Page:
‘Mobile-first’, the tagline of any modern tech enterprise, will soon be made redundant by AI-first technology trends. Physical retailers can still leverage AI to advise them on how to micro-merchandise their shelves or offer micro-services in-store to hyper personalise the shopping experience.
A simple but significant application could be as obvious as using AI to man the long queues at the exchange counters—enabling sales staff to focus on the cross-sell and up-sell opportunities tied to the exchanges.
A truly futuristic future
The Australian retail industry has barely scratched the surface of the AI opportunity, which according to Gartner will cover 85 per cent of customer interactions by 2020. Our own research says that 66 per cent of respondents from the retail vertical agree that AI is fundamental to the success of their organisations’ strategy.
Retailers have a unique opportunity in AI that is perhaps not available to their counterparts in areas like manufacturing or telecoms. Given their direct and frequent proximity to large sections of people, retailers can take a lead role in familiarising both employees and consumers with the advantages of new technology in a friendly, non-intrusive manner.
Whether it is the cobot [collaborative robot] in the warehouse or voice-activated shopping assistants, these can go beyond the hype and help people understand the possibilities that technology can unfold and the causes it can serve.
Automation in a warehouse.
Of course, there are barriers too. The somewhat misplaced treatment of AI as an IT responsibility has often halted adoption. Ethical concerns around the dangers and details of AI implementation are paramount for almost three quarters of Australian enterprises, and a shortage of the right technology skills in retail is another challenge.
In fact, Australia’s STEM [science, technology, engineering and maths] education and tech talent limitations were prevalent in the Infosys study, with Australia ranking last in access to the skills needed to deploy AI technologies. But the biggest barrier by far stems from employees, who fear change and redundancy.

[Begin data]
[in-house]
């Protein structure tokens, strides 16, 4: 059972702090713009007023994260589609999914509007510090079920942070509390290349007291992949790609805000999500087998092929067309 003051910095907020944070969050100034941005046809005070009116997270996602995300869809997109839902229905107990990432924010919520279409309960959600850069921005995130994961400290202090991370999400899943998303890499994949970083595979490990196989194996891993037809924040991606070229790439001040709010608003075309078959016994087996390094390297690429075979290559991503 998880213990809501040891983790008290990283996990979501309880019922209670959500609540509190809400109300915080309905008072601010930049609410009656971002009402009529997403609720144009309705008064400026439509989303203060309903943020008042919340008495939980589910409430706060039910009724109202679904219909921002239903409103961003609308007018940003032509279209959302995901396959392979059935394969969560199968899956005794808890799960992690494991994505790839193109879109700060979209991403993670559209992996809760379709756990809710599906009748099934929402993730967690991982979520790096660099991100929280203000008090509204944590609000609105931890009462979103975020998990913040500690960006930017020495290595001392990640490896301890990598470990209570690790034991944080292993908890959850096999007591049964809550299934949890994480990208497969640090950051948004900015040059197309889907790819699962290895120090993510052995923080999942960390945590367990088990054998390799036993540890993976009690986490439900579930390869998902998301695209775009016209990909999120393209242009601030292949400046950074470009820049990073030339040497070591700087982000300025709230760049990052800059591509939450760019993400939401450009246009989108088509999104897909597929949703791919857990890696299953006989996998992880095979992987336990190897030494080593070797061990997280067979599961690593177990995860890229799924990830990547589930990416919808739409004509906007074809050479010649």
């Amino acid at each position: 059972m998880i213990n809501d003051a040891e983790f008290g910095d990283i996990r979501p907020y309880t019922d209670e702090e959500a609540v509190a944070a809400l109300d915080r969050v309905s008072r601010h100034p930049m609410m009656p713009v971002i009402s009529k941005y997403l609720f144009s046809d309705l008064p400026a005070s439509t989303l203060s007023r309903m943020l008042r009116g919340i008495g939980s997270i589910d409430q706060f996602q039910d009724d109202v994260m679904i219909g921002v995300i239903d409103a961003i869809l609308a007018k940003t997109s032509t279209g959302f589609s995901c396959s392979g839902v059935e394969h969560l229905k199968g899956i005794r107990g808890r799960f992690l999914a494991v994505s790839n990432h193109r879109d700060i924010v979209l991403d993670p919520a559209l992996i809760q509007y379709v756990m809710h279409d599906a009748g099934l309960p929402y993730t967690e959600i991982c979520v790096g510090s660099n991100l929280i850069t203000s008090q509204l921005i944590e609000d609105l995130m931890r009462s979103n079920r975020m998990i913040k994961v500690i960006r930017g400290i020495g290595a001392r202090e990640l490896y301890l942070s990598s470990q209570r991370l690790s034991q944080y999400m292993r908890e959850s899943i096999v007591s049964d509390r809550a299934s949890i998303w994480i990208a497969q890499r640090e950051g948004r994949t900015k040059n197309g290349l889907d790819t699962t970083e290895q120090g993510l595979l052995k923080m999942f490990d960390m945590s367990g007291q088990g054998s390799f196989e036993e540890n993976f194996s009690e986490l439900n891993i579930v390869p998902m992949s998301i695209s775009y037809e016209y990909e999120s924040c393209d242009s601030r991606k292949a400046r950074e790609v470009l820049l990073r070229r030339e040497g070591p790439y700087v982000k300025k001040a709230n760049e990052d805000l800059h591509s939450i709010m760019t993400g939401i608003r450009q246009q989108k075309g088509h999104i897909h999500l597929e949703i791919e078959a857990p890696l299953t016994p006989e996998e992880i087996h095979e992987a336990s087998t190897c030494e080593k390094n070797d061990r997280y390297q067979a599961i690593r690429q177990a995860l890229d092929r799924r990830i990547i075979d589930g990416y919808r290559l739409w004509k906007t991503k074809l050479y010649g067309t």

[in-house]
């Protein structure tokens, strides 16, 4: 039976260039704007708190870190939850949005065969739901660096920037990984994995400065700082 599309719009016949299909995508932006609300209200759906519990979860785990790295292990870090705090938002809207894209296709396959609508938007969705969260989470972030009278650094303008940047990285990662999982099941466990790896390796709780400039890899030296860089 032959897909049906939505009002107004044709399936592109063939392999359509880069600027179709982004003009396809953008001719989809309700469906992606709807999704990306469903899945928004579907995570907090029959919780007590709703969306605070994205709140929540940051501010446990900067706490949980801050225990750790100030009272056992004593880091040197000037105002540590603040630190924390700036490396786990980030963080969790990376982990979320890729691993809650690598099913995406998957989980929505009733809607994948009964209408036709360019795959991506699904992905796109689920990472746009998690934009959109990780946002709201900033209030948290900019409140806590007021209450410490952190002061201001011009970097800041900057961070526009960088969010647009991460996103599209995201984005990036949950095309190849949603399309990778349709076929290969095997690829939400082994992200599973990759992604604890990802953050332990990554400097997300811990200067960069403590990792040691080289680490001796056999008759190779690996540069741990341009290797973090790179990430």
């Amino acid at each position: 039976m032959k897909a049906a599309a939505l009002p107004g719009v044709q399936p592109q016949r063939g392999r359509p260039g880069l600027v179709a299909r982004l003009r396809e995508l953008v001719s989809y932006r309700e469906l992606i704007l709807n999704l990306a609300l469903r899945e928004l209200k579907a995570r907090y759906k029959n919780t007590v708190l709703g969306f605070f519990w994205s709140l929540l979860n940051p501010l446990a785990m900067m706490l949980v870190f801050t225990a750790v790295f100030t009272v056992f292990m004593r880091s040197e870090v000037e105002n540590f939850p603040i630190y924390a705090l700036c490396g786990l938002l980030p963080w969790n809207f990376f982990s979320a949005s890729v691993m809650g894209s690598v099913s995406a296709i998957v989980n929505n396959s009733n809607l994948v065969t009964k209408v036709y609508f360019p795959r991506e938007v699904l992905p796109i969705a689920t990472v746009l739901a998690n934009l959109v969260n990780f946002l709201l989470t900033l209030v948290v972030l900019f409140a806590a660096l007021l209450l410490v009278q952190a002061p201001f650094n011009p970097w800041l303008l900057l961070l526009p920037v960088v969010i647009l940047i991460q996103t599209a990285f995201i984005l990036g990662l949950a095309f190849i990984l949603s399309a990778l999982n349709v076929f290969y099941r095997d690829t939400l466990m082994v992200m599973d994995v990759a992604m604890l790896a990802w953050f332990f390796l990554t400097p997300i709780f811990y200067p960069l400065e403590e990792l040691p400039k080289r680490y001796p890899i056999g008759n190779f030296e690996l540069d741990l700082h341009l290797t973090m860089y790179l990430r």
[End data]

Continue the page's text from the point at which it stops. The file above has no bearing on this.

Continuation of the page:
These fears, while understandably felt by over half of Australian workers, are unfounded. Sure, AI will take away a number of routine, low-end jobs in short order. Retailers will automate mediocre-skill roles that make up the big fat middle of their workforce.
But as AI continues its inevitable climb up the job hierarchy ‘commoditising’ roles that were once considered skilled, it will free up substantial talent resources that progressive retailers will be compelled to look to deploy into human endeavours with larger components of creative thinking and problem finding.
These people will then engage in pursuits such as writing innovative new data co-relation models, making business sense of it, rethinking their operating models, and finding super-creative new ways to keep their fingers on the consumer pulse.
AI will help them succeed in these roles by performing supporting and otherwise onerous, time-consuming tasks. In doing so, it will actually amplify human achievement. And for this, retailers will have the robots to thank.
Harsh Gulati is the senior director & regional head, manufacturing, retail, CPG and logistics Australia and New Zealand at Infosys.